It’s JLPT season again and the 500 yen application forms are being sold at bookstores across Japan. Sean kindly brought home two this week – one for him and one for me. He sent his off the other day but mine is still on the table; unopened, untouched. When I passed the Level 4 exam last year, trying for Level 3 seemed like a no-brainer but here I am, 8 months later, with hardly any more Japanese under my belt. Thus, I debate. Thus, I court the support of my Japanese co-workers.
When I arrived in Japan, I spoke no Japanese. Unlike Thailand and other South Asian countries, Japan – or at least the city I live in – is not a very foreign language-savvy place, and I was finding Japanese a lot harder to learn than I’d imagined. If a Japanese wait staff member or ward office employee could eke out a few words in English, I was overwhelmed with relief and gratitude. My friends Meir and Sean, on the other hand, were deeply offended. For them, long time Japanese students who have mastered Japanese to the degree where daily life translations are unnecessary, being spoken to in English is a supreme insult.
“It’s the assumption,” they explained angrily after a waitress greeted us by saying “Herro. What you order?” “It’s the assumption that any foreigner in Japan can’t speak Japanese; that they won’t or can’t learn.”
“Fair enough,” I said and returned to my picking at my okonomiyaki, desperately hoping they’d change the subject; we’d only met recently and it was the first time I’d seen them so upset. I understood their appeal intellectually but I was a long way from understanding it emotionally – in fact, I wondered if they were being a bit cynical. Couldn’t the waitress have been leaping at the chance to practice English? Couldn’t she have been being polite? On the other hand, I was a newcomer; what did I know? For my part, I still needed the translation and welcomed it with open arms on the few occasions it came.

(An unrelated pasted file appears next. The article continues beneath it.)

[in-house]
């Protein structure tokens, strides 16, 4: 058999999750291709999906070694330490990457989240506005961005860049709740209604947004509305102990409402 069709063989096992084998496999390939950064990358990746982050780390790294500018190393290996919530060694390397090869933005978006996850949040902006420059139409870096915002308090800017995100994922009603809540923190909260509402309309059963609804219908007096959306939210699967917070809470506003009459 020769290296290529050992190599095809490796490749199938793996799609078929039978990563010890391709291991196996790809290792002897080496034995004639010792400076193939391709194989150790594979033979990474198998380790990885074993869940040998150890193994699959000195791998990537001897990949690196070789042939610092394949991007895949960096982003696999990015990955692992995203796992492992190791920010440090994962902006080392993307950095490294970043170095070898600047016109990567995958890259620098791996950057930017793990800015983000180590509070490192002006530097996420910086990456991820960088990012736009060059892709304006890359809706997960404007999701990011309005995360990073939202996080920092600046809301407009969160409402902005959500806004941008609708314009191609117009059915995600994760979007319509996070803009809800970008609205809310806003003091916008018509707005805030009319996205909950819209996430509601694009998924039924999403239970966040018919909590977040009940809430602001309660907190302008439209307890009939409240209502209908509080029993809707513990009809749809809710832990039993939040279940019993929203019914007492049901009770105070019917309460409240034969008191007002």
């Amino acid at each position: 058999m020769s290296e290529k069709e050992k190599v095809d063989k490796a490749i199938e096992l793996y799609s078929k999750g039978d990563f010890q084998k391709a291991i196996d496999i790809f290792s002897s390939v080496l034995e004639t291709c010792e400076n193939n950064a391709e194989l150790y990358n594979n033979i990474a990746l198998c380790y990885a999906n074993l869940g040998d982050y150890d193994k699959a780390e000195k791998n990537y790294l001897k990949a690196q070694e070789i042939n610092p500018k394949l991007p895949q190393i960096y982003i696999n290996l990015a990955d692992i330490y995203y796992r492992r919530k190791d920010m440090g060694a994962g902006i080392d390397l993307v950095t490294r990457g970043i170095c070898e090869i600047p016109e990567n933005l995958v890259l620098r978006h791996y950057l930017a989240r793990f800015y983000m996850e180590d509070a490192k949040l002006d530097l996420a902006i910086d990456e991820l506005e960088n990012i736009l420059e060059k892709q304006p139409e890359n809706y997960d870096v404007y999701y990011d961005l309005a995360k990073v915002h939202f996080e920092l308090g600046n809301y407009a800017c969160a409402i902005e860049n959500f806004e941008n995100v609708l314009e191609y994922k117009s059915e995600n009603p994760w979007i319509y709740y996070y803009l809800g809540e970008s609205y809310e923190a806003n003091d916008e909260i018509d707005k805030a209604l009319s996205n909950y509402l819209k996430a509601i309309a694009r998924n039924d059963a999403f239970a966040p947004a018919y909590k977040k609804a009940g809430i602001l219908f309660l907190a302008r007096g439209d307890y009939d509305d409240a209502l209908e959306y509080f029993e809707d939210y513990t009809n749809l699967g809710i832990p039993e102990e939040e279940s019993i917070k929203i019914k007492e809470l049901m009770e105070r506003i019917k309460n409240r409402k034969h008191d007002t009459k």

Over a year later, I understand their frustration. There are, of course, many foreigners in Japan who refuse to learn Japanese because it’s “too hard” or “worthless back home”, relying on Japanese friends to conduct their business for them. However, I and lots of other foreigners have worked hard to achieve the level of Japanese we can now speak so on the very few instances where I’m spoken to in English first, I struggle to understand. Are they merely seizing the chance to practice their own English? Trying to be welcoming to foreign peoples? Or are they, as Meir and Sean claim, acting on the assumption that we’re too culturally ignorant to bother learning the language of the country we live in? I find myself leaning towards the latter suspicion more and more, especially when I use very simple Japanese phrases and receive applause – literal applause – from co-workers, as though I’m a three year old who has just mastered using the potty by all by herself. Yet, this perhaps-condescension becomes galvanizing when I am teetering between “Level 3” and “No Level 3.” I’ve told myself that if I plow through my book, 4 chapters a week, my skills might be up to snuff by the time December rolls around and, at this point, it seems possible. But first, before I commit, I find myself playing the fool just for the praise because, right now, every bit helps.